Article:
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The Effects of Driving Restrictions on Air Quality: São Paulo, Bogotá, Beijing, and Tianjin


  • Lin, C.-Y. Cynthia
  • Zhang, Wei
  • Umanskaya, Victoria I.


In a typical driving restriction, vehicle use is restricted based on the vehicle’s license plate; one cannot drive vehicles with certain license plate numbers on certain days. Driving restrictions have been used as a method to reduce urban air pollution or traffic congestion because they are easy and inexpensive to implement. We investigate whether driving restrictions introduced in São Paulo, Bogotá, Beijing and Tianjin have improved air quality. Across different versions of the driving restrictions there is no evidence that the overall air quality at different places has been improved. However, several important results show up in this extensive analysis. Temporal shifting of driving is likely to appear when the restrictions are only effective during certain hours of weekdays. Driving restrictions could potentially reduce the extreme concentrations of air pollutants. Driving restrictions can only be expected to alleviate air pollution when implemented with an extended schedule or in an extended region. The effects of the driving restrictions are primarily on the concentrations of CO and PM10.

Suggested Citation

  • Lin, C.-Y. Cynthia & Zhang, Wei & Umanskaya, Victoria I., 2011. "The Effects of Driving Restrictions on Air Quality: São Paulo, Bogotá, Beijing, and Tianjin," 2011 Annual Meeting, July 24-26, 2011, Pittsburgh, Pennsylvania 103381, Agricultural and Applied Economics Association.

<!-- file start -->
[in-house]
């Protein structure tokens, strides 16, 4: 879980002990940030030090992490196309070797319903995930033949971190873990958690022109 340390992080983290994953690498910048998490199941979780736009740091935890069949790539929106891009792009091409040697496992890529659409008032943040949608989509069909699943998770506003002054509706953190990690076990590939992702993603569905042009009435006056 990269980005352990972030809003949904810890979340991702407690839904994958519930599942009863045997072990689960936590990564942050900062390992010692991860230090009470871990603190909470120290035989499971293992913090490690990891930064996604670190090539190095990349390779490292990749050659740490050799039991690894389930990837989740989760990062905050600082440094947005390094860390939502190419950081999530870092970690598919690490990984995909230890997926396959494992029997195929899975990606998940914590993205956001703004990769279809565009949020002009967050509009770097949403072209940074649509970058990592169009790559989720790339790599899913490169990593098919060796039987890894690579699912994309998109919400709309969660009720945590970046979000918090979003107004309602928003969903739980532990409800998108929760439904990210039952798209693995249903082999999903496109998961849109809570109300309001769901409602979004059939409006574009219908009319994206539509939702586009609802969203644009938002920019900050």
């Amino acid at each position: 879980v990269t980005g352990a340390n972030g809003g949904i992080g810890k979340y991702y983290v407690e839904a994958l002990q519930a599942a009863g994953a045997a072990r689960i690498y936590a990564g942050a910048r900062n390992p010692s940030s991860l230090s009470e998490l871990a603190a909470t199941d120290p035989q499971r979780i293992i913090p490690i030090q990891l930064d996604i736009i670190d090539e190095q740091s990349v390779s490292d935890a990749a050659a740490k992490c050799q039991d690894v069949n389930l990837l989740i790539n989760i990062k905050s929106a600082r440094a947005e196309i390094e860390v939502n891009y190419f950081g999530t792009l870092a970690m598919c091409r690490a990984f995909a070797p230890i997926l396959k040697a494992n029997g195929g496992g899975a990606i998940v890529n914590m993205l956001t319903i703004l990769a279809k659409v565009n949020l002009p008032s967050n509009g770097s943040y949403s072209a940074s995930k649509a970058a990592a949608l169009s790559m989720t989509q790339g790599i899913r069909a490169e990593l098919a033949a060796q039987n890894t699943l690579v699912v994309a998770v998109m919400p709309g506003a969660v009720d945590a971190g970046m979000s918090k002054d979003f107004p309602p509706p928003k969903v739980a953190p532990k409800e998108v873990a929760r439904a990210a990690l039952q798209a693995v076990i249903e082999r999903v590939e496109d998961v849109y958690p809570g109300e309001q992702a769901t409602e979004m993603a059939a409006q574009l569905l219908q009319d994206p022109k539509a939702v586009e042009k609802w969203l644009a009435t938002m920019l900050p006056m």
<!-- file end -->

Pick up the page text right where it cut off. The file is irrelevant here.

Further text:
• Handle: RePEc:ags:aaea11:103381
    DOI: 10.22004/ag.econ.103381

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    Cited by:

    1. Paul E. Carrillo & Andrea Lopez & Arun Malik, 2016. "Pollution or Crime: The Effect of Driving Restrictions on Criminal Activity," Working Papers 2016-31, The George Washington University, Institute for International Economic Policy.
    2. Sun, Cong & Zheng, Siqi & Wang, Rui, 2014. "Restricting driving for better traffic and clearer skies: Did it work in Beijing?," Transport Policy, Elsevier, vol. 32(C), pages 34-41.
    3. Fu, Shihe & Gu, Yizhen, 2017. "Highway toll and air pollution: Evidence from Chinese cities," Journal of Environmental Economics and Management, Elsevier, vol. 83(C), pages 32-49.
    4. Yan Liu & Zhijun Yan & Su Liu & Yuting Wu & Qingmei Gan & Chao Dong, 2017. "The effect of the driving restriction policy on public health in Beijing," Natural Hazards: Journal of the International Society for the Prevention and Mitigation of Natural Hazards, Springer;International Society for the Prevention and Mitigation of Natural Hazards, vol. 85(2), pages 751-762, January.
    5. repec:eee:pubeco:v:164:y:2018:i:c:p:50-69 is not listed on IDEAS
    6. Wang, Lanlan & Xu, Jintao & Qin, Ping, 2014. "Will a driving restriction policy reduce car trips?—The case study of Beijing, China," Transportation Research Part A: Policy and Practice, Elsevier, vol. 67(C), pages 279-290.
    7. repec:eee:juecon:v:102:y:2017:i:c:p:106-122 is not listed on IDEAS
    8. Carrillo, Paul E. & Lopez-Luzuriaga, Andrea & Malik, Arun S., 2018. "Pollution or crime: The effect of driving restrictions on criminal activity," Journal of Public Economics, Elsevier, vol. 164(C), pages 50-69.

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    Environmental Economics and Policy;

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